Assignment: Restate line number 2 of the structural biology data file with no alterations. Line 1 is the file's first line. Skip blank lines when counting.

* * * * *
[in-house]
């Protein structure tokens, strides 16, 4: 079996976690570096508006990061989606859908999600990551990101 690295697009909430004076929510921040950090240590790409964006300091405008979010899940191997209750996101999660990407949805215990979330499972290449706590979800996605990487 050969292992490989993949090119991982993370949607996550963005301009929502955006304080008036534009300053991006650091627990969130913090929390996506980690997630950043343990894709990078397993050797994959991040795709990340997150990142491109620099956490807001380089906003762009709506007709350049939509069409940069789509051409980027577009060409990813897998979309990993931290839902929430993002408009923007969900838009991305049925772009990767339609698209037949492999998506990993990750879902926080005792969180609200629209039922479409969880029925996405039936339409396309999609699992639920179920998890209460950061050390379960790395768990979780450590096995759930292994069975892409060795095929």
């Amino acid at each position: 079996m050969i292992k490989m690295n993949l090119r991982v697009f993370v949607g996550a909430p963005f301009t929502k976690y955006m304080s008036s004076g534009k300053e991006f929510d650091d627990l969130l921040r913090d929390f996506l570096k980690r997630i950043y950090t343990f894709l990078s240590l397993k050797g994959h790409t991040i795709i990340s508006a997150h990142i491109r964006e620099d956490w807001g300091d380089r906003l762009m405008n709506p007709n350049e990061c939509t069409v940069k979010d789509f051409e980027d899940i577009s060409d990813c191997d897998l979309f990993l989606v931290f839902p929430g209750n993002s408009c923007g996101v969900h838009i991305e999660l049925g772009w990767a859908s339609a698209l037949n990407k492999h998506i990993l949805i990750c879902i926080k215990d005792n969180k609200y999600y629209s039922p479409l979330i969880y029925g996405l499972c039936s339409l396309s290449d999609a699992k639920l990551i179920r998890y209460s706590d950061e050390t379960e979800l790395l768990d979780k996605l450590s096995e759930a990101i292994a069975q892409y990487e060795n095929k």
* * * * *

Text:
């Protein structure tokens, strides 16, 4: 079996976690570096508006990061989606859908999600990551990101 690295697009909430004076929510921040950090240590790409964006300091405008979010899940191997209750996101999660990407949805215990979330499972290449706590979800996605990487 050969292992490989993949090119991982993370949607996550963005301009929502955006304080008036534009300053991006650091627990969130913090929390996506980690997630950043343990894709990078397993050797994959991040795709990340997150990142491109620099956490807001380089906003762009709506007709350049939509069409940069789509051409980027577009060409990813897998979309990993931290839902929430993002408009923007969900838009991305049925772009990767339609698209037949492999998506990993990750879902926080005792969180609200629209039922479409969880029925996405039936339409396309999609699992639920179920998890209460950061050390379960790395768990979780450590096995759930292994069975892409060795095929």